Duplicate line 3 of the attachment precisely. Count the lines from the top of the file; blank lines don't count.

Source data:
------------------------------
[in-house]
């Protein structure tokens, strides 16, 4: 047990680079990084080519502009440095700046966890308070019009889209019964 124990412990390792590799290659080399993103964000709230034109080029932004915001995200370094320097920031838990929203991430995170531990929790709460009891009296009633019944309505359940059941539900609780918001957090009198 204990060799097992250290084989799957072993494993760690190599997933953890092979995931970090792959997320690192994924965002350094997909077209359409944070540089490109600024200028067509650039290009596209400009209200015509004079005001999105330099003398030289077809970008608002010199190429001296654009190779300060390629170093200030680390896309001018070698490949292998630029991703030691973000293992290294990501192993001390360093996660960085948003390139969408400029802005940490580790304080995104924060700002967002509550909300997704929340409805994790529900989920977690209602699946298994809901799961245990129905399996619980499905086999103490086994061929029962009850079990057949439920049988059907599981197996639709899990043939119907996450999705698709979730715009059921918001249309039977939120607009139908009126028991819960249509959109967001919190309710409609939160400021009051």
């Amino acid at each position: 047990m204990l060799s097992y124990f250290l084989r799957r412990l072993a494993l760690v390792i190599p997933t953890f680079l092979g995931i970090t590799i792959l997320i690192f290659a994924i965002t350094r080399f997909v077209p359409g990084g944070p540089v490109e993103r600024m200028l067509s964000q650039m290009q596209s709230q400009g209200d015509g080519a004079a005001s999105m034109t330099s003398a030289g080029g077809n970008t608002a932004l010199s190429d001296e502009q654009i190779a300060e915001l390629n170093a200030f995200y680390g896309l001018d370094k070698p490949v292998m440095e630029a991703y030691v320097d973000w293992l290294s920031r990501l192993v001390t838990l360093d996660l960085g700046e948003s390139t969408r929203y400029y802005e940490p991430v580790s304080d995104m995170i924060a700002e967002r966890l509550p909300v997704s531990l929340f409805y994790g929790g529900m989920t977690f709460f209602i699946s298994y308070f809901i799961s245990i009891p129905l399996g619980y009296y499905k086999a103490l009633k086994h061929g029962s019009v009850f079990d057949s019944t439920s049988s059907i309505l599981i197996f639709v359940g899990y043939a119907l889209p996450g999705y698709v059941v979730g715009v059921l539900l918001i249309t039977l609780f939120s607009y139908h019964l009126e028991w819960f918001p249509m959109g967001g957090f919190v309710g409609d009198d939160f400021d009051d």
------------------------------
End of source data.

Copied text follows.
């Amino acid at each position: 047990m204990l060799s097992y124990f250290l084989r799957r412990l072993a494993l760690v390792i190599p997933t953890f680079l092979g995931i970090t590799i792959l997320i690192f290659a994924i965002t350094r080399f997909v077209p359409g990084g944070p540089v490109e993103r600024m200028l067509s964000q650039m290009q596209s709230q400009g209200d015509g080519a004079a005001s999105m034109t330099s003398a030289g080029g077809n970008t608002a932004l010199s190429d001296e502009q654009i190779a300060e915001l390629n170093a200030f995200y680390g896309l001018d370094k070698p490949v292998m440095e630029a991703y030691v320097d973000w293992l290294s920031r990501l192993v001390t838990l360093d996660l960085g700046e948003s390139t969408r929203y400029y802005e940490p991430v580790s304080d995104m995170i924060a700002e967002r966890l509550p909300v997704s531990l929340f409805y994790g929790g529900m989920t977690f709460f209602i699946s298994y308070f809901i799961s245990i009891p129905l399996g619980y009296y499905k086999a103490l009633k086994h061929g029962s019009v009850f079990d057949s019944t439920s049988s059907i309505l599981i197996f639709v359940g899990y043939a119907l889209p996450g999705y698709v059941v979730g715009v059921l539900l918001i249309t039977l609780f939120s607009y139908h019964l009126e028991w819960f918001p249509m959109g967001g957090f919190v309710g409609d009198d939160f400021d009051d």